After seeing the rapid subscriber growth Helios and Matheson Analytics Inc (NASDAQ:HMNY) garnered with its MoviePass equity stake last fall, the movie theatre industry is beginning to take new steps to innovate and evolve. That means AMC Entertainment Holdings Inc (NYSE:AMC) too. AMC stock rallied almost 4% Thursday after the company announced a new all-access subscription plan as well.
For $19.99 per month, A-List rewards members will be able to see up to three movies per week. So long as there is availability for the showing, customers will be able to attend. This includes IMAX films, regular showings and 3D movies.
For its part, IMAX Corp (USA) (NYSE:IMAX) is embracing the move. CEO Richard Gelfond says the move won’t hurt the company’s economics and should actually bode well for IMAX going forward.
“We expect to see a surge in demand for IMAX tickets from this exciting new program, which should drive incremental revenue to IMAX theatres,” he said, and, from the press release: “Under the terms of the agreement between IMAX and AMC, AMC will ensure there is no reduction in IMAX’s overall economics.”
That almost makes me wonder if IMAX is the real winner here over anyone else. In any regard, movie theaters aren’t going extinct. But they are feeling the pressure from cord cutting.
A Revolution at the Movies
No longer do consumers have to wait a tremendous amount of time to see a film out of the theater, nor do they have to go to BlockBuster for the DVD. Simple pay $5 or $6 and rent the movie from Apple Inc. (NASDAQ:AAPL) or Microsoft Corporation (NASDAQ:MSFT) via Xbox and a whole living room full of people can watch it.
Again, this isn’t killing theaters, but it’s taking away the urgent feeling of, “I have to go see this now!” That’s why the theater-subscription concept is gaining traction. For theaters, the subscription model is a double-edged sword. More frequent visits may mean more food and beverage purchases, which garners massive (disgusting, in the eyes of customers) margins.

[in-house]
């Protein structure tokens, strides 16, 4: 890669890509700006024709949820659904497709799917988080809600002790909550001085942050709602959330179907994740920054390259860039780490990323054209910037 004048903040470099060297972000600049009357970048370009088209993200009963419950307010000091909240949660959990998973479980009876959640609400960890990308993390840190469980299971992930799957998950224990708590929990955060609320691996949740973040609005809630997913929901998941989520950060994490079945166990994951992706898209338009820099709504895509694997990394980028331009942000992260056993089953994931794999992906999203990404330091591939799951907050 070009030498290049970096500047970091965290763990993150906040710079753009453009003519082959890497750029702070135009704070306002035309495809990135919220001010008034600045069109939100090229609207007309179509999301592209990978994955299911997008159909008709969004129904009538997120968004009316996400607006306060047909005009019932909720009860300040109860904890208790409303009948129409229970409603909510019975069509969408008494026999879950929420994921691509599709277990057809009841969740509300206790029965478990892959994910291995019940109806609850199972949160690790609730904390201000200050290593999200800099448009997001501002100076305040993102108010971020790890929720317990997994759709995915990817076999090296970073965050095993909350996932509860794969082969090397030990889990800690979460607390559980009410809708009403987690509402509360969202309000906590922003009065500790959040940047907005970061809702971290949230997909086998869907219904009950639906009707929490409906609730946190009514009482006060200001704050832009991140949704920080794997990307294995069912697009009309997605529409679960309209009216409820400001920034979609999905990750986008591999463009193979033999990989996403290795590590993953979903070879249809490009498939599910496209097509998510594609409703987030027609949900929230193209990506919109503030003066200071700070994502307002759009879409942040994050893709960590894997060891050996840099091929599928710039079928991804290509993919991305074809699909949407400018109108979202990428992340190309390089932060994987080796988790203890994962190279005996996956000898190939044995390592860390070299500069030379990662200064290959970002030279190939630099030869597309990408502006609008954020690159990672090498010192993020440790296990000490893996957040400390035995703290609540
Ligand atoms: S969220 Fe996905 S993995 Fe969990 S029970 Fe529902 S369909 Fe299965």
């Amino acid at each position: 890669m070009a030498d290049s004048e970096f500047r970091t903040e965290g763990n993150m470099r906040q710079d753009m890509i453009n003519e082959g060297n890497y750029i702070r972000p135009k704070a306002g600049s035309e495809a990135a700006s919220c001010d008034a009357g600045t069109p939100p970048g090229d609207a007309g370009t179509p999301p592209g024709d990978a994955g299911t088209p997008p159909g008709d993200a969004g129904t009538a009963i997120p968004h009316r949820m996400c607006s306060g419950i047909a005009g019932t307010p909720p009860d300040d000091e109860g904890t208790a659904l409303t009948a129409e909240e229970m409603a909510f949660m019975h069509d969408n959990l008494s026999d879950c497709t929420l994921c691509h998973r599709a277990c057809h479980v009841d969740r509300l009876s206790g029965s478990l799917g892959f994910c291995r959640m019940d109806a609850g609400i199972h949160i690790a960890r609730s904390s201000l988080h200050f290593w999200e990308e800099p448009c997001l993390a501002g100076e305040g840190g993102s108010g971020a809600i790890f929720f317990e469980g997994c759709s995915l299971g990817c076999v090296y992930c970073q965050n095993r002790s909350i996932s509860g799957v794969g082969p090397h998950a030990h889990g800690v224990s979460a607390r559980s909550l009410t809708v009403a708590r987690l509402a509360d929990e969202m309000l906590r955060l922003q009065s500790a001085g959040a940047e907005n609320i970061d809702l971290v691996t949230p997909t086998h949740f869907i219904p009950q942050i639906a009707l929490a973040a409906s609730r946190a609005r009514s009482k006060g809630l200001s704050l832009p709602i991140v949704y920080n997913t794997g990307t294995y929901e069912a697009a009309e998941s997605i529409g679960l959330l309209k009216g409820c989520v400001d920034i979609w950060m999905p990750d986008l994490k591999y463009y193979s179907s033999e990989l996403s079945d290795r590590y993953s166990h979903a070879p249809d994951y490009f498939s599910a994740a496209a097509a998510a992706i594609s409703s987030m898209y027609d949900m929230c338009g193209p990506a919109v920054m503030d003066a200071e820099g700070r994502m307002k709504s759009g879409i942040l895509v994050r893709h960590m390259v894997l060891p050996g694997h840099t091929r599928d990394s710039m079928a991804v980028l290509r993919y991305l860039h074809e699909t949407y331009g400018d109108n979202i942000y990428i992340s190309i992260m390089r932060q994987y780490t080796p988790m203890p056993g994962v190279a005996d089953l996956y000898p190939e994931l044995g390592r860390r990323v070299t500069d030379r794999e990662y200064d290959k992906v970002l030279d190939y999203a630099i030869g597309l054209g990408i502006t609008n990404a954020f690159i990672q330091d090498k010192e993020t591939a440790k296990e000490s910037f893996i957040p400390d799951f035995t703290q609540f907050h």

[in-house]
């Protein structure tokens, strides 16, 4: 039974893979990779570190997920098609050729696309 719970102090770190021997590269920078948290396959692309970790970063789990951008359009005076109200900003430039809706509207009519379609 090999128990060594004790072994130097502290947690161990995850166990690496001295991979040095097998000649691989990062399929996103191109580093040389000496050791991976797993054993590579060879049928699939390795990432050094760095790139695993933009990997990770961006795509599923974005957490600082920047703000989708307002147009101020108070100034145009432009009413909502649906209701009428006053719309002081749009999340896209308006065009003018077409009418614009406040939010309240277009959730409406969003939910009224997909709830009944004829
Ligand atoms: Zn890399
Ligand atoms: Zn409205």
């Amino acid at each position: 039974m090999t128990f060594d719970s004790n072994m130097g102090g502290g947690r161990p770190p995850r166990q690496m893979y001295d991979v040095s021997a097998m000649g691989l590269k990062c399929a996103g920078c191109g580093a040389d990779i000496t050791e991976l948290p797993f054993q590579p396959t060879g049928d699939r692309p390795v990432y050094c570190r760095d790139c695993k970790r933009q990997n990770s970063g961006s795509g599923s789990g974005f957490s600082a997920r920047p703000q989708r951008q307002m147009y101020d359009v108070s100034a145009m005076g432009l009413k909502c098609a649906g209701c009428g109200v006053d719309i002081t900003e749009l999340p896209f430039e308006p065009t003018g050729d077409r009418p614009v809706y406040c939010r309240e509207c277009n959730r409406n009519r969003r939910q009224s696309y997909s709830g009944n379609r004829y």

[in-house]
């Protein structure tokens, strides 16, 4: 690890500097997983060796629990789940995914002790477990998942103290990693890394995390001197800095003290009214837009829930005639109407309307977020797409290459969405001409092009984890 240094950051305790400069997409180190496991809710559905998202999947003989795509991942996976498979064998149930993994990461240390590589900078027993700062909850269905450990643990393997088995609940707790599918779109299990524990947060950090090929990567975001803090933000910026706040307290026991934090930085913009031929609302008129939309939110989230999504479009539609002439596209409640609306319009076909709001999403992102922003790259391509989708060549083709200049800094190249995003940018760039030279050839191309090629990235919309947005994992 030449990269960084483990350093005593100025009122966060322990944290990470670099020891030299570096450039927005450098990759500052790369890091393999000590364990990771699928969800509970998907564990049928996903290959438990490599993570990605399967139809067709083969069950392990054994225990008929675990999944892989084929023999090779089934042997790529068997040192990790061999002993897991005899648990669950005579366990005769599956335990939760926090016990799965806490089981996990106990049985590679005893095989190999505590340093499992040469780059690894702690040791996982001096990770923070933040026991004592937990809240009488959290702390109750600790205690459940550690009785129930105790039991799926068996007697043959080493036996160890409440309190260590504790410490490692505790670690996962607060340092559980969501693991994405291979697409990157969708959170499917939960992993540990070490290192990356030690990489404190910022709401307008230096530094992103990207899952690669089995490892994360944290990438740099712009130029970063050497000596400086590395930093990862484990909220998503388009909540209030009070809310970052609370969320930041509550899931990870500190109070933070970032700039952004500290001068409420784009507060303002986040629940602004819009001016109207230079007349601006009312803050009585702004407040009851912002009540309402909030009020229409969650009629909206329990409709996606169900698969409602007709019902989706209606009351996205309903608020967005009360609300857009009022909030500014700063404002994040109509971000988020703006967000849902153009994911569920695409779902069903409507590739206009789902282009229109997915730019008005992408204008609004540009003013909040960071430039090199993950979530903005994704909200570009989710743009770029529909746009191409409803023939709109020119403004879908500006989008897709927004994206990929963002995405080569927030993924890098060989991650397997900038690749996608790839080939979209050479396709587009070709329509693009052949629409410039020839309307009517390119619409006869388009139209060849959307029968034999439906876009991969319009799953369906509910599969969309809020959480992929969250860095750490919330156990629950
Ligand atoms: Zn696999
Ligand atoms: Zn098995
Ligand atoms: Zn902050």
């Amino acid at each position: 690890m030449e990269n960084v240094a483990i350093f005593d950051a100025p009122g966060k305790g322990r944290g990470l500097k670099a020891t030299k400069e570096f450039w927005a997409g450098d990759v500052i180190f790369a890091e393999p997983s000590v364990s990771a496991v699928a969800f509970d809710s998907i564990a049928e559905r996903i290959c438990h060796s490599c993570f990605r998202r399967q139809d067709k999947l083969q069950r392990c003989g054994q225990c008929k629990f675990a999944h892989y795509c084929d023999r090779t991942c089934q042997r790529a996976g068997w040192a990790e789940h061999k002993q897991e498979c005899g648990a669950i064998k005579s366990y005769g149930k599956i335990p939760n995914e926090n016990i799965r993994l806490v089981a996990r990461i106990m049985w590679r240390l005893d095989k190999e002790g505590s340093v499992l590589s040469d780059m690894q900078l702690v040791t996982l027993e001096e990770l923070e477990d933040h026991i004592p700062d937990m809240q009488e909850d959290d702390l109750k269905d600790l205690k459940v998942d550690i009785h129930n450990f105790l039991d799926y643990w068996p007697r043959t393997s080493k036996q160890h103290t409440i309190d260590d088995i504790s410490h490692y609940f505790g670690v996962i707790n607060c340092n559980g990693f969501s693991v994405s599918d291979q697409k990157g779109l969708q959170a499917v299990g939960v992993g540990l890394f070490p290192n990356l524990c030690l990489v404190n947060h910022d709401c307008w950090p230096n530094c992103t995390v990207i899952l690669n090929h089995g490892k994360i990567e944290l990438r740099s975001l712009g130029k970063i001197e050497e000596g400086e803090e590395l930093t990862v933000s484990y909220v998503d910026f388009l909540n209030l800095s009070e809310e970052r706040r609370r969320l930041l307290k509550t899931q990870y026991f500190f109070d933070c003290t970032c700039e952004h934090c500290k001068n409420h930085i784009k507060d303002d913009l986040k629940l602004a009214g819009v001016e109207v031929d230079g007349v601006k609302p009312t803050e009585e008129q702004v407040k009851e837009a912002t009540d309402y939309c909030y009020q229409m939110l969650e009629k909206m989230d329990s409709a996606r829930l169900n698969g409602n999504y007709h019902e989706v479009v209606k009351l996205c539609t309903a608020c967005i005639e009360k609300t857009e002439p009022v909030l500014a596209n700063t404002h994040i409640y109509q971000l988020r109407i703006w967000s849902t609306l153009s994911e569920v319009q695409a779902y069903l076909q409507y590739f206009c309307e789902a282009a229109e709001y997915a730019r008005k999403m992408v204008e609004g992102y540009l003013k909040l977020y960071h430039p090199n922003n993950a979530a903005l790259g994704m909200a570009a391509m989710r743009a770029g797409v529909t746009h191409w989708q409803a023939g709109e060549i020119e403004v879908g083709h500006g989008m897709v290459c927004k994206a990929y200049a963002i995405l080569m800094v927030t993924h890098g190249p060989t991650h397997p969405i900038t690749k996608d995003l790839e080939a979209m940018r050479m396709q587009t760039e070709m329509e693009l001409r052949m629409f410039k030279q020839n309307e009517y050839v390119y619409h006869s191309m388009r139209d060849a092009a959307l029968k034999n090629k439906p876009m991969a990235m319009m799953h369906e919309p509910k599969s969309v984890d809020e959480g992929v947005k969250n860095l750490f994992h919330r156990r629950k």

But if an all-you-can-see customer comes three times a week per month, they’re seeing shows at less than $2 a pop. If it’s a full showing, that’s taking the seat of someone who would be paying $8 to $10. But how many times will customers really head to the movies?
At one point the Helios CEO said subscribers were going, on average, to two movies a month. Given its higher price point, AMC may draw more than that. But it’s one solution to help keep customers coming into the theaters and one that, at least on the surface, shouldn’t erode margins.
Sizing Up AMC Stock
For the year, analysts expect earnings of just 14 cents, followed by 45 cents per share next year. On the revenue front, estimates call for 6.6% growth this year to $5.4 billion and almost 4% growth in the following year. However, it’s not clear if those estimates will increase following AMC’s latest move.
After all, three analysts have issued positive commentary following the move. Two analysts have assigned a $20 price target on AMC stock, which suggests 17% upside. Wedbush’s Michael Pachter assigned a $25 price target on AMC stock on Thursday. If it comes to fruition, it would represent almost 50% upside from current levels.
For what it’s worth, the average price target over the past 90 days shakes out to about $23.50, suggesting more than 36% upside from current levels. The question is, will AMC stock get there and can management deliver?
The company is hitting record quarterly revenue marks in admissions, food and beverage, and other. Average ticket prices are up 5.5% in the U.S. and almost 25% internationally. Don’t forget, AMC has a $100 million buyback in place (about half of it has been used) and the market cap is currently just $860 million. Finally, shares yield about 4.8%.
Trading AMC Stock
Like the chart, let’s keep this short and sweet. $16 is a significant level. Now over it, AMC stock is back to levels it previous topped out at in April. Should it continue higher, perhaps it will hit $19.
If I am buying AMC, I would prefer a pullback to the $16 area, although I don’t know if we’ll get it. If it does, support should hold up, as all three major moving averages rest just below this mark, level support is there (black line) and trend-line support is there well (purple line).
Bret Kenwell is the manager and author of Future Blue Chips and is on Twitter @BretKenwell. As of this writing, Bret Kenwell was long AAPL.